This month sees a drop of 2.6% (-£6,407) in the asking prices of properties coming to market, following the now familiar post-credit-crunch pattern of falls in November.
However, this is the least severe November fall since 2009 and still leaves prices 2% (+£4,617) ahead of where they were this time last year – the highest annual rate of increase achieved in November for five years.
London continues to buck the national trend, but, even with the large lift in London prices removed, the rest of the country is broadly stable (+0.2%) year-on-year. This, alongside some favourable signs from other lead indicators, suggests a somewhat brighter outlook for 2013 as we enter the traditional winter slowdown.
Miles Shipside, director and housing market analyst at Rightmove comments:
“Though the market remains patchy and national statistics are given a gloss by a buoyant London market, there are a number of positive trends that justify cautious optimism as the market enters its’ winter recess. Outside the capital, agents report prices are broadly flat in many parts of the country compared to a year ago. This stability may indicate a sounder springboard for 2013 as the wait goes on for a sustainable recovery in transaction numbers.”
Many home-owners see the new year as an ideal time to place their property on the market. Whilst average stock for sale has fallen from 75 properties per estate agency branch a year ago to 71, competition among sellers for mortgage-ready or cash buyers looks set to remain fierce in many markets. One option for sellers is to prepare their property for sale by spending a few thousand pounds, offering prospective buyers a ‘ready to move into, little to do’ experience. With many buyers having put their cash towards raising a deposit, they have little to spend on improvements when they move in. However, Rightmove research found that only 17% of sellers stated they were definitely willing or able to spend on a ‘make-over’ even if they stood to gain financially by achieving a considerably higher price. As well as the ‘hassle factor’ of home-improvements, this also reflects many sellers’ lack of access to funds to carry out what would be financially astute improvements. It also highlights one of the legacies of the downturn with many sellers suffering from shrinking equity pots, limiting their ability to raise relatively small lump sums.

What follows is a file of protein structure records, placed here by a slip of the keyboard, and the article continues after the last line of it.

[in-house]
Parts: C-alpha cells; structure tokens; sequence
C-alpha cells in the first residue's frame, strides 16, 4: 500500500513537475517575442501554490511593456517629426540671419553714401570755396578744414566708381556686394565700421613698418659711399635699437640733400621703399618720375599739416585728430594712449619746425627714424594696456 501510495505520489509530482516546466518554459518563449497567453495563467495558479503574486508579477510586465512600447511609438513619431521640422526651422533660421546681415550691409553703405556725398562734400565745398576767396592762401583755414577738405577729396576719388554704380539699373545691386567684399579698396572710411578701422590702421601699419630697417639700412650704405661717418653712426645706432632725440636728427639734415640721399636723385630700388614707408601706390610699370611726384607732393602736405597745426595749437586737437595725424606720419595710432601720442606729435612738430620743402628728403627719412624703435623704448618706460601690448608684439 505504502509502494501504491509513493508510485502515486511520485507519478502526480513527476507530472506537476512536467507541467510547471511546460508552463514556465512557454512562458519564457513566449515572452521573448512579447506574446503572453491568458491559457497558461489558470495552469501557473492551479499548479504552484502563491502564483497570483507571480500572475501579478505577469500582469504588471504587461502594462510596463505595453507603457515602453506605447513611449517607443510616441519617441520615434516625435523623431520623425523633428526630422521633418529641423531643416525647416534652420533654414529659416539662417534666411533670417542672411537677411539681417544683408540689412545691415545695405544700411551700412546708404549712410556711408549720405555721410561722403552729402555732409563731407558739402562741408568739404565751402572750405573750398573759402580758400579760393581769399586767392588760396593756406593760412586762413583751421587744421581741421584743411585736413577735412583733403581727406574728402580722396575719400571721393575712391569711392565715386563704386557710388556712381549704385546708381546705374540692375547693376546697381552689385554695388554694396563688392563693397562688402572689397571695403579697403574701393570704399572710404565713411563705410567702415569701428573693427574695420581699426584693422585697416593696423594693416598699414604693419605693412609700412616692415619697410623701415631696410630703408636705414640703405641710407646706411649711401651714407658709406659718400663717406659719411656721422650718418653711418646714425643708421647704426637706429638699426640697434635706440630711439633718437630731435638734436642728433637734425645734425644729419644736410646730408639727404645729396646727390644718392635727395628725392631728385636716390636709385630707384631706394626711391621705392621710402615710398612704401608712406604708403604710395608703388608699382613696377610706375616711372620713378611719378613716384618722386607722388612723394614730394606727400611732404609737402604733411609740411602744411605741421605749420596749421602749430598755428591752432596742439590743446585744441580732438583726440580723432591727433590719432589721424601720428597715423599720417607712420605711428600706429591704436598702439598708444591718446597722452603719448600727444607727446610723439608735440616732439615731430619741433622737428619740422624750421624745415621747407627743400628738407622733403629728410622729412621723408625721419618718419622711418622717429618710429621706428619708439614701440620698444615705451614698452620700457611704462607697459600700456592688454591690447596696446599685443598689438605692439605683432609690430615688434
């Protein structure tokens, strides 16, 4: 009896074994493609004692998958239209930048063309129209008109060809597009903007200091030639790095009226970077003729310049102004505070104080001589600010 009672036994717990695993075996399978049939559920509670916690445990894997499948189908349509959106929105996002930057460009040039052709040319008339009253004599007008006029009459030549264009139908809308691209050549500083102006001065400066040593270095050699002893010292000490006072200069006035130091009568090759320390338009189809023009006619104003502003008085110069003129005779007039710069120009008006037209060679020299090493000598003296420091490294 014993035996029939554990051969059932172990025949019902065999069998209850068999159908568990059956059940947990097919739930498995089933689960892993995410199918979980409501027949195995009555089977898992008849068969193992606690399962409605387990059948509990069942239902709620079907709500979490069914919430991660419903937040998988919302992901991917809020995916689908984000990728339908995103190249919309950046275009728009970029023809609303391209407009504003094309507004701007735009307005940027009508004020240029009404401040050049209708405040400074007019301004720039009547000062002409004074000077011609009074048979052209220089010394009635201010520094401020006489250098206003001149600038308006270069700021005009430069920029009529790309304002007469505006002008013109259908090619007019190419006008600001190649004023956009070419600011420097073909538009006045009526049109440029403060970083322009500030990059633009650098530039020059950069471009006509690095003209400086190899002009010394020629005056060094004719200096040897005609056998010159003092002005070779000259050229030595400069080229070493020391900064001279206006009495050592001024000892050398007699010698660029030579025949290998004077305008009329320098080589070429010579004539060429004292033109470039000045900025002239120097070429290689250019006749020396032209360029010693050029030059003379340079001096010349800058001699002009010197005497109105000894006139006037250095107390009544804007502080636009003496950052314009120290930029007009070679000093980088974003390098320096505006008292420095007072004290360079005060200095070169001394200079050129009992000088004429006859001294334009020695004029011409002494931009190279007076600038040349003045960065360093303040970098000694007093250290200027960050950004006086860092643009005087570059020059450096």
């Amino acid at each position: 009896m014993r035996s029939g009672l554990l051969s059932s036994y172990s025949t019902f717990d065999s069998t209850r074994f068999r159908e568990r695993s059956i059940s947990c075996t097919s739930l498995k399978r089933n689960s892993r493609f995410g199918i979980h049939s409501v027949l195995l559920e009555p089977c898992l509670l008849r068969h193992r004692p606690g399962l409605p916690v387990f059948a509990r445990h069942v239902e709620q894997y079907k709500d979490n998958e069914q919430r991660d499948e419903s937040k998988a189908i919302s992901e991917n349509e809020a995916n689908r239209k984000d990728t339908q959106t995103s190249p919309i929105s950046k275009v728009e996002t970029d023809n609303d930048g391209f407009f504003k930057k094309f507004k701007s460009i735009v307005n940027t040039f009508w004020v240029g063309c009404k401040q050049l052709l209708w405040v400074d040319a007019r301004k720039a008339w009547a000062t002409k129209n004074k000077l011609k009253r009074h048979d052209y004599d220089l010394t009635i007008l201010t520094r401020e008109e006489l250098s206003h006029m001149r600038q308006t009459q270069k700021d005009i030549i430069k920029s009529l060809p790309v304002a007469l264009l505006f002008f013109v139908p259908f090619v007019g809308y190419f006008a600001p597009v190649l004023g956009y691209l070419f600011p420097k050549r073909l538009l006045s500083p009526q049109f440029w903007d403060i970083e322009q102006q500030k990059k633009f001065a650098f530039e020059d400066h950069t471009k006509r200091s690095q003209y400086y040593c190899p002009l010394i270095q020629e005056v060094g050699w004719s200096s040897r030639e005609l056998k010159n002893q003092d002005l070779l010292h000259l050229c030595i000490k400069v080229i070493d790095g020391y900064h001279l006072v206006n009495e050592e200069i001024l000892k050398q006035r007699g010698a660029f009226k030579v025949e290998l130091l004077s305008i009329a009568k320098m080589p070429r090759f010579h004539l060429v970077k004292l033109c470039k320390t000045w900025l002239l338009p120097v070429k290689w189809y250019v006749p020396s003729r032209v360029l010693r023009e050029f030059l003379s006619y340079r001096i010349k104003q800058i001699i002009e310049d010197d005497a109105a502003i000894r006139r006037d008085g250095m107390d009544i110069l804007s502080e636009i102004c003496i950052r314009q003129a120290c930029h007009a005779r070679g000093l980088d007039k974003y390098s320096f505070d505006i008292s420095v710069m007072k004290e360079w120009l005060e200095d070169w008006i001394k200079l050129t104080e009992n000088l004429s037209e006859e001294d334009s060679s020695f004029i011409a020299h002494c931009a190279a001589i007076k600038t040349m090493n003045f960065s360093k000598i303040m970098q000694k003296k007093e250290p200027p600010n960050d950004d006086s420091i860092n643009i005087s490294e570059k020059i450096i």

“Diminished or negative equity is a Catch-22 for sellers, as it potentially deters them from making the investment to increase the value and sale-ability of their property and maximise their gains or cut their losses. Agents report that properties that are closest to ‘showhome condition’ and ready to move into are selling more easily and achieving the highest prices, as buyers have little spare cash for improvements. Those sellers that can attempt a mini-makeover as a tactic in 2013 should consider putting some DIY products on their Christmas list.”